It is important to have eye exams regularly not only to determine an eyeglass or contact lens prescription but to also maintain the health of your eyes and check for diseases. Many tests are performed to during a comprehensive eye exam, such as:
Review of patient health, vision and family history
Visual acuity (measurement of the clarity or sharpness of a patient’s vision) of each eye individually and together.
Refraction to determine spectacle or contact lens prescription
Binocular vision assessment (ability to see using both eyes together) which measures eye coordination, depth perception, and eye movements.
Colour vision evaluation
Pupil reactions and peripheral vision testing to detect neurological, retinal and optic nerve issues.
Assessment of inside and outside eye health using the following techniques:
Slit lamp testing to examine the eyelids, conjunctiva, cornea, iris, lens, optic nerve and retina.
Tonometry to determine the pressure inside the eye. This allows the optometrist to assess for and monitor glaucoma.
Pupil dilation using eye drops to enlarge the pupils. This gives the optometrist a better view of the back of the eye (retina) and internal structures.
Additional testing may be necessary depending on the results of previous tests to confirm or rule out possible vision threatening eye diseases.
Pediatric Eye Exam (0 to 18 years old)
If childhood vision problems are left undetected and untreated, it can lead to learning difficulties that could affect children’s academics and social skills. Some eye conditions such as eye turns (strabismus), drooping eyelid (ptosis), congenital cataract, farsightedness (hyperopia), nearsightedness (myopia) & astigmatism can lead to permanent vision loss (lazy eye or amblyopia) in one or both eyes if not detected and managed at an early age.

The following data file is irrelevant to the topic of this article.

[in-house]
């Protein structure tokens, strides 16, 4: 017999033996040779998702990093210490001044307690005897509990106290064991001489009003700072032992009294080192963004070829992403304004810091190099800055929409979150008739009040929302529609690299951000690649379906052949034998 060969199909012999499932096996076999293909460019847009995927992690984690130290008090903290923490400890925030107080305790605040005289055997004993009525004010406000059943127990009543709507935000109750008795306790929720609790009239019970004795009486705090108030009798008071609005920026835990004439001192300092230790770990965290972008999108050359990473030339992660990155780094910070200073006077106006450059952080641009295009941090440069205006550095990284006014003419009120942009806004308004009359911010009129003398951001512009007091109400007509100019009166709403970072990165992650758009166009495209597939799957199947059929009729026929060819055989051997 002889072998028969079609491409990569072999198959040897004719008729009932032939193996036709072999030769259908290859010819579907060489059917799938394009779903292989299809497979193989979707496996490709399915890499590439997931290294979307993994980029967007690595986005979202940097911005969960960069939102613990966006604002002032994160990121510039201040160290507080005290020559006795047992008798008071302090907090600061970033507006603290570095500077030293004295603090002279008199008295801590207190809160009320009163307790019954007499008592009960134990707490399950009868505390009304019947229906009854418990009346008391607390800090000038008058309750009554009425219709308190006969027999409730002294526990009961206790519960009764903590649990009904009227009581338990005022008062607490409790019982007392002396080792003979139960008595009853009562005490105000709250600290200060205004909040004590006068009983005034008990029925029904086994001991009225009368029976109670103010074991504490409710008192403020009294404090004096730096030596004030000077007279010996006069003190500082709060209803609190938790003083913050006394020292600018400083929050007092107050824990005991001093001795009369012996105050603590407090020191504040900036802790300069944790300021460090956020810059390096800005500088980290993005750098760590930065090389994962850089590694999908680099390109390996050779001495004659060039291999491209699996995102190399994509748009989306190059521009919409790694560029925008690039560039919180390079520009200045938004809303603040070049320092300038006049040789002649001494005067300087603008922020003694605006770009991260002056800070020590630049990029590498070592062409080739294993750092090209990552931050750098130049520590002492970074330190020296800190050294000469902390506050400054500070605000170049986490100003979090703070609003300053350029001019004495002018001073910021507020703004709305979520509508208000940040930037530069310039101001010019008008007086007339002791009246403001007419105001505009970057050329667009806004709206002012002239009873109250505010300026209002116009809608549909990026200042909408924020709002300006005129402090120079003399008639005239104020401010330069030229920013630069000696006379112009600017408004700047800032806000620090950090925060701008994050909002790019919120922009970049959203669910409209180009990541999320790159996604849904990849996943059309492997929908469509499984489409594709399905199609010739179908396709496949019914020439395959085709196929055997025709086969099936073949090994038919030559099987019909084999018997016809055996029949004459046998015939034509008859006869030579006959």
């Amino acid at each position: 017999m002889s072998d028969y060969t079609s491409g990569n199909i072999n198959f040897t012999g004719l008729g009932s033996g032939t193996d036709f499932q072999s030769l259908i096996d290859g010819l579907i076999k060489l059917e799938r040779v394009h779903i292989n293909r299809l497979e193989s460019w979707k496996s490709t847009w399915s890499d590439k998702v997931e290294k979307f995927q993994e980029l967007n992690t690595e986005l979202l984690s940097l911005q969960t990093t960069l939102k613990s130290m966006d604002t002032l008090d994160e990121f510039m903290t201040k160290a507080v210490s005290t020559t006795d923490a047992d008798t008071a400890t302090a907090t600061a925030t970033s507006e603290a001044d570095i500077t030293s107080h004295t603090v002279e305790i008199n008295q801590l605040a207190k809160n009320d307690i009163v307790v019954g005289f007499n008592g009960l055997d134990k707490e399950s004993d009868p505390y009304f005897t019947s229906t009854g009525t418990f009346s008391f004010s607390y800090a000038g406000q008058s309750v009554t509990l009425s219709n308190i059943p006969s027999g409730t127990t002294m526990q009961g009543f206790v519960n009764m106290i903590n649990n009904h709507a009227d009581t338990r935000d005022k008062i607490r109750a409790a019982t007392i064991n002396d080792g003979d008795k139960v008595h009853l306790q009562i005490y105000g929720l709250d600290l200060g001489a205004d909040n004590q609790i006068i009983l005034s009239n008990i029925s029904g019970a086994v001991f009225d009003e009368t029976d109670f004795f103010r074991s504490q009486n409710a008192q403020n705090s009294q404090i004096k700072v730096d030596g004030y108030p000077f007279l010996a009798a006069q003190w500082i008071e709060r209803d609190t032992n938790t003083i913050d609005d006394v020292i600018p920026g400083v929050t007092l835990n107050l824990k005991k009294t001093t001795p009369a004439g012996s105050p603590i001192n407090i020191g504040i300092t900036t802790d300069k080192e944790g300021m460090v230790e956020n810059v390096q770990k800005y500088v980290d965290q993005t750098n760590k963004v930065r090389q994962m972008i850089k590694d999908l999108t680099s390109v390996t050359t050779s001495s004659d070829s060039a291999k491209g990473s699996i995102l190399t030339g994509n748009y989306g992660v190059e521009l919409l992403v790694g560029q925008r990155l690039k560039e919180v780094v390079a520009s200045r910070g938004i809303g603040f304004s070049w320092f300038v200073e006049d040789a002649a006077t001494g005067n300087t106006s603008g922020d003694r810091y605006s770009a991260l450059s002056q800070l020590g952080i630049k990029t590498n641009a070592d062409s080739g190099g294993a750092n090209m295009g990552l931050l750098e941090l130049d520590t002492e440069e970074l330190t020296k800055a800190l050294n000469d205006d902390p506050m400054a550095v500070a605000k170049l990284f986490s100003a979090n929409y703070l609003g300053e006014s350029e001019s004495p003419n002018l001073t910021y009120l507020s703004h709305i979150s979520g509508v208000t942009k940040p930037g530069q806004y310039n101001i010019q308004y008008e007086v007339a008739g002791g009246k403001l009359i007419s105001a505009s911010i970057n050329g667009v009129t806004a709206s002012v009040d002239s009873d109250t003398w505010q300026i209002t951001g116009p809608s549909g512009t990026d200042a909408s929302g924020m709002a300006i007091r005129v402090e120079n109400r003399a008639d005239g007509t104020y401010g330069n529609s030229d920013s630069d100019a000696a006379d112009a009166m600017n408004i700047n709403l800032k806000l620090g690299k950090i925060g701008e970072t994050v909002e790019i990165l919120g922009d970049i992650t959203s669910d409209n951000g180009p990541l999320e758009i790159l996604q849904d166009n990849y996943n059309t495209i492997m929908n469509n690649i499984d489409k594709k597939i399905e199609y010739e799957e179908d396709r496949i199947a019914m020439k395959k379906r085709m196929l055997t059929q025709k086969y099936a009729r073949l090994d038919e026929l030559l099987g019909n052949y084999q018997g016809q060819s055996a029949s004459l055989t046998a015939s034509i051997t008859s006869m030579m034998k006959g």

Infants & Toddlers (Birth to 24 months): First exam between the ages of 6 and 9 months.
Preschool Children (2 to 5 years): One exam between the ages of 2 and 5 years.
School Age Children (6 to 19 years): One eye exam every year.
Adult Eye Examinations (20 to 64 years)
Even if a patient is seeing well there can be vision-threatening eye diseases present that have no early warning signs and symptoms. It is important to have regular eye examinations to maintain eye health and monitor for conditions such as presbyopia, cataracts, glaucoma, macular degeneration and retinal detachment.
Frequency of examinations may be more often than every 2 years if there are specific eye or systemic diseases being monitored such as cataracts, glaucoma, macular degeneration, diabetes and high blood pressure.
Frequency of examinations may be more often than every year if there are specific eye or systemic diseases being monitored such as cataracts, glaucoma, macular degeneration, diabetes and high blood pressure.
Visual Field Analysis
Visual field testing is used to assess central and peripheral vision. This test may be necessary to confirm, rule out or monitor possible vision threatening eye diseases (macular disease and glaucoma) and neurological disorders. The Ministry of Transportation may also request visual field testing to determine if provincial driving standards are being met.